Protecting Wilderness and National Parks

National Parks on Trial

The Coalition parties are attempting wreck our national parks. Prime Minister Tony Abbott says
Australia has too many parks and the NSW Government under Premier Barry O’Farrell and now Premier Mike Baird has put national parks on trial, several times in fact.

Pillaging the Pilliga 

In June the NSW Natural Resources Commission released a draft report that proposes legislative changes, not only to allow logging and grazing in the Pilliga’s conservation parks, but to use the trees to generate green electricity. Tens of millions of dollars in timber industry restructuring money and green energy subsidies will be wasted in logging conservation parks!

Logging and grazing has degraded parts of the Pilliga and it makes no sense to introduce these activities into national parks. The proposed adaptive management is just a smokescreen for commercial timber extraction and grazing. Take action, write to Premier Mike Baird.

Mining in state conservation areas was always a compromise, allowing areas with high conservation values and mineral potential to be reserved. Coal seam gas mining in the Pilliga reserves is demonstrating just what a compromise it can be. Mining here has caused toxic spills and habitat fragmentation. 

Riverina grazing trial

When a three year trial on grazing in the River Red Gum national parks commenced on November, 2012, former Environment Minister, Robyn Parker said “The trial will examine the social, economic and ecological impacts and benefits of grazing and I am pleased that former National Party MLC Richard Bull has agreed to take on the role of independent facilitator”.

Ms Parker said she wanted to improve the contribution parks and reserves make to rural and regional areas. Grazing benefits a few graziers but causes significant environmental damage to the River Red Gum parks.

Cattle are attracted to the two most sensitive ecosystems, wetlands and sandhills, causing environmental degradation. Grazing does not reduce fire hazards associated with Silver Wattle and Brush Cherry, as these plants are unpalatable. The remaining ground cover is generally sparse and doesn’t represent a fire risk. This trial is about assisting the National Party’s local political prospects by allowing graziers to make money from fattening stock in national parks.

Riverina logging and firewood harvesting trials

A trial logging of small trees in 396 hectares of the River Red Gum national parks is currently pending approval from Federal Environment Minister Greg Hunt. Initial logging has started on nine hectares of parkland. This trial is a new proposal and so is an unfortunate precedent.

The logging areas are also proposed to be available for firewood collection, an activity already permitted in Murray Valley and Murrumbidgee Valley national parks. This is another precedent - each household in the Riverina can collect six tonnes of firewood a year from national parks, removing important habitat.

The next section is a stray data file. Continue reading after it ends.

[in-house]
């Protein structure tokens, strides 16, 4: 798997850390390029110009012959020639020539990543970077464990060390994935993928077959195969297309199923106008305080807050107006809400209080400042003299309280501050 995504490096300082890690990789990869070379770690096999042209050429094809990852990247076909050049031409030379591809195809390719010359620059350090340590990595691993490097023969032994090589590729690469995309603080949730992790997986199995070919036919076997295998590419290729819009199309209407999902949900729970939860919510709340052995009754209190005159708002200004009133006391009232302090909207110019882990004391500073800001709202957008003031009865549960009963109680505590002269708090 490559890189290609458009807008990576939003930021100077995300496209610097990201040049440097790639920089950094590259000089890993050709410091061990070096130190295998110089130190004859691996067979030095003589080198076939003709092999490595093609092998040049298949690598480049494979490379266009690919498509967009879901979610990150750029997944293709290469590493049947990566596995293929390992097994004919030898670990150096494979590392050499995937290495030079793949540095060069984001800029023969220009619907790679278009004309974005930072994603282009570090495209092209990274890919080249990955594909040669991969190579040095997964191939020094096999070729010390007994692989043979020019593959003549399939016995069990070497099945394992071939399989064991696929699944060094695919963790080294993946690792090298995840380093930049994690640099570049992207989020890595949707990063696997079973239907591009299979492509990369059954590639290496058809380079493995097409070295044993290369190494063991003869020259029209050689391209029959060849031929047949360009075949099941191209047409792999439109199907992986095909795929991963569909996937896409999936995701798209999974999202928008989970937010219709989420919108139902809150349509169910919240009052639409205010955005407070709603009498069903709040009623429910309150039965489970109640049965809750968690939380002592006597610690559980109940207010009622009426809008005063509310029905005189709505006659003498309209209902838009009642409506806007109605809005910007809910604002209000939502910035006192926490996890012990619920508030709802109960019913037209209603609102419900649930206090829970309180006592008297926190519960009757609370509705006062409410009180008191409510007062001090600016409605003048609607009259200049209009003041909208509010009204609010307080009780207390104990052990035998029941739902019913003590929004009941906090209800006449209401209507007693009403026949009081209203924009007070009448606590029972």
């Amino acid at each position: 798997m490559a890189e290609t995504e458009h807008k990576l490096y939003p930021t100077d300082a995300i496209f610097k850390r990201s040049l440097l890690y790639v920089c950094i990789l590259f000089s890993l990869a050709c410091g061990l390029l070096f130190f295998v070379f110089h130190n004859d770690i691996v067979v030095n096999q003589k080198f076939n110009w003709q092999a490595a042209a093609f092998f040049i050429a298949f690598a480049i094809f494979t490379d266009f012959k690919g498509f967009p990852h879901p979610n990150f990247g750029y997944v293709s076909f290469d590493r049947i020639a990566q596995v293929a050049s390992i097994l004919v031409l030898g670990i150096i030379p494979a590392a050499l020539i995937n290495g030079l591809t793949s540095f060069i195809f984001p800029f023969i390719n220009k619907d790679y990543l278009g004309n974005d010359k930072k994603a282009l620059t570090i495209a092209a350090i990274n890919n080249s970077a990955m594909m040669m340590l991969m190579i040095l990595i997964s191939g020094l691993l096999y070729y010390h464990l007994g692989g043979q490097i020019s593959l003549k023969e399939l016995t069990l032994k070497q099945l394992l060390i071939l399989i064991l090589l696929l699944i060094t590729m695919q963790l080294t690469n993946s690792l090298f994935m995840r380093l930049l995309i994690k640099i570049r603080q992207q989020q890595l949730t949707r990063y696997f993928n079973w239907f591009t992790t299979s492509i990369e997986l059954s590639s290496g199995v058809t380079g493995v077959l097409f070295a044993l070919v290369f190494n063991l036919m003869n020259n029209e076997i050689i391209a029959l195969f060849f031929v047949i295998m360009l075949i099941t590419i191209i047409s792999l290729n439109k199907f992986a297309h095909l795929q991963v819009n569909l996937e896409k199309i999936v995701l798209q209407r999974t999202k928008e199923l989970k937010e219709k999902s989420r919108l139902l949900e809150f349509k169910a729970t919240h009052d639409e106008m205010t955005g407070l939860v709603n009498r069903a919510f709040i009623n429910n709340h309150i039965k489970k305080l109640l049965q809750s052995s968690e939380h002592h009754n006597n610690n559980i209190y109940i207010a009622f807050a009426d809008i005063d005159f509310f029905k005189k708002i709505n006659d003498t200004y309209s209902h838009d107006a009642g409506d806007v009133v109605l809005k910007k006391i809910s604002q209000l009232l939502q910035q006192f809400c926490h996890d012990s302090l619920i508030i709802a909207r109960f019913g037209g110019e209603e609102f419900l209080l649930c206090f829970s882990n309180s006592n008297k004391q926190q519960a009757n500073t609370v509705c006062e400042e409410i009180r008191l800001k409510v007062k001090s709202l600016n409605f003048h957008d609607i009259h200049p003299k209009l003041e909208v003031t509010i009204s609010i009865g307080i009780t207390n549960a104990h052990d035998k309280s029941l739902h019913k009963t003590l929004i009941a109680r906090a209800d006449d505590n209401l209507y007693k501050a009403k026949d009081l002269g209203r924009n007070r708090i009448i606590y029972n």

State forests in the Riverina provide 17,533 tonnes of red gum residues (i.e. firewood) a year and there is additional firewood from logging small trees. Tens of thousands of hectares of state forest are available for domestic firewood collection. There is also an extensive Red Gum industry on private land providing firewood.

When the 107,000 hectare river red gum reserve system was created in May 2010, more than $50 million of financial assistance was allocated to support timber industry restructuring. The National Party and the Shooters and Fishers Party push for logging national parks also throws away this investment in nature conservation.

River Red Gum forests self-thin over time, as they have done for millennia. Logging these forests is unlikely to reduce tree dieback, as it is controlled by flooding. Denying water to the internationally significant wetlands in these red gum national parks is not resolved by logging.

Hunting trial

A year has passed since the Game Council was abolished. Hunting of feral animals now occurs in twelve national parks under National Parks and Wildlife Service supervision. Hunting also occurs in 358 state forests, including Newnes and Ben Bullen State Forests.

Shooting in parks is subject to a three year trial, but remember the Shooters and Fishers Party voted for electricity privatisation in exchange for hunting in national parks.

In July 2016, the Natural Resources Commission will report on this trial and it is likely to find in favour of hunting in parks. Depending on the political complexion of Parliament after the March 2015 state election, hunting could then be allowed in up to 75 parks as previously announced under the Government’s deal with the Shooters and Fishers Party. Only constant pressure will stop hunting in national parks.

The Wilderness Act, 1987 allows wilderness to be restored to its original condition, but does not allow interference in natural processes. Removing feral animals and weeds prevents adverse ecosystem changes and helps restore the environment. Logging native forests and cattle grazing in native grasslands causes significant environmental disturbance for profit.